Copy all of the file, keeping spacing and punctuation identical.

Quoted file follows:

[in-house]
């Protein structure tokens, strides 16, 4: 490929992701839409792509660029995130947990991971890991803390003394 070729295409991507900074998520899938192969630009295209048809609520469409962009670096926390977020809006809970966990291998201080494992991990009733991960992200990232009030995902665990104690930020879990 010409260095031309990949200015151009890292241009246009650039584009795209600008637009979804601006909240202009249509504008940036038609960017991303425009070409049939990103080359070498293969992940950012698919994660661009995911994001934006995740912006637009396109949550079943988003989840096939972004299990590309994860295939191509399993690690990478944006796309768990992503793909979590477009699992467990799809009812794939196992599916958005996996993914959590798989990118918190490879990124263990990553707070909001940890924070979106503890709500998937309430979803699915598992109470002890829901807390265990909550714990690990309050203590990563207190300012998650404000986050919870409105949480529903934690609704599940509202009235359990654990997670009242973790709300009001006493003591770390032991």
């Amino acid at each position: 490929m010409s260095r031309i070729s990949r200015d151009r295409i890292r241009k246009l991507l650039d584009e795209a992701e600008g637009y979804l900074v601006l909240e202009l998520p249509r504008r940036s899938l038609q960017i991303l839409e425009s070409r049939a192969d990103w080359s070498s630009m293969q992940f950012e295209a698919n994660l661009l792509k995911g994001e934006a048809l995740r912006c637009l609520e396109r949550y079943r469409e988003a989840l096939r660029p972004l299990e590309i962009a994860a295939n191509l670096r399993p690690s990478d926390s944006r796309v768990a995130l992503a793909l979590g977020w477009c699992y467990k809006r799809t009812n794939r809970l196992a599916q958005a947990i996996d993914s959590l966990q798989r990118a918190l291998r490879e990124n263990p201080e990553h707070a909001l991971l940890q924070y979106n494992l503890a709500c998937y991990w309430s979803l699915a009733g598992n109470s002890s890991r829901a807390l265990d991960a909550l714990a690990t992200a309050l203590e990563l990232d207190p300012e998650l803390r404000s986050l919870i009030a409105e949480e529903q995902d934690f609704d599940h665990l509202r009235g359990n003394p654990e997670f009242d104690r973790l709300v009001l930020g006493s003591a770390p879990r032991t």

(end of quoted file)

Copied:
[in-house]
């Protein structure tokens, strides 16, 4: 490929992701839409792509660029995130947990991971890991803390003394 070729295409991507900074998520899938192969630009295209048809609520469409962009670096926390977020809006809970966990291998201080494992991990009733991960992200990232009030995902665990104690930020879990 010409260095031309990949200015151009890292241009246009650039584009795209600008637009979804601006909240202009249509504008940036038609960017991303425009070409049939990103080359070498293969992940950012698919994660661009995911994001934006995740912006637009396109949550079943988003989840096939972004299990590309994860295939191509399993690690990478944006796309768990992503793909979590477009699992467990799809009812794939196992599916958005996996993914959590798989990118918190490879990124263990990553707070909001940890924070979106503890709500998937309430979803699915598992109470002890829901807390265990909550714990690990309050203590990563207190300012998650404000986050919870409105949480529903934690609704599940509202009235359990654990997670009242973790709300009001006493003591770390032991």
């Amino acid at each position: 490929m010409s260095r031309i070729s990949r200015d151009r295409i890292r241009k246009l991507l650039d584009e795209a992701e600008g637009y979804l900074v601006l909240e202009l998520p249509r504008r940036s899938l038609q960017i991303l839409e425009s070409r049939a192969d990103w080359s070498s630009m293969q992940f950012e295209a698919n994660l661009l792509k995911g994001e934006a048809l995740r912006c637009l609520e396109r949550y079943r469409e988003a989840l096939r660029p972004l299990e590309i962009a994860a295939n191509l670096r399993p690690s990478d926390s944006r796309v768990a995130l992503a793909l979590g977020w477009c699992y467990k809006r799809t009812n794939r809970l196992a599916q958005a947990i996996d993914s959590l966990q798989r990118a918190l291998r490879e990124n263990p201080e990553h707070a909001l991971l940890q924070y979106n494992l503890a709500c998937y991990w309430s979803l699915a009733g598992n109470s002890s890991r829901a807390l265990d991960a909550l714990a690990t992200a309050l203590e990563l990232d207190p300012e998650l803390r404000s986050l919870i009030a409105e949480e529903q995902d934690f609704d599940h665990l509202r009235g359990n003394p654990e997670f009242d104690r973790l709300v009001l930020g006493s003591a770390p879990r032991t």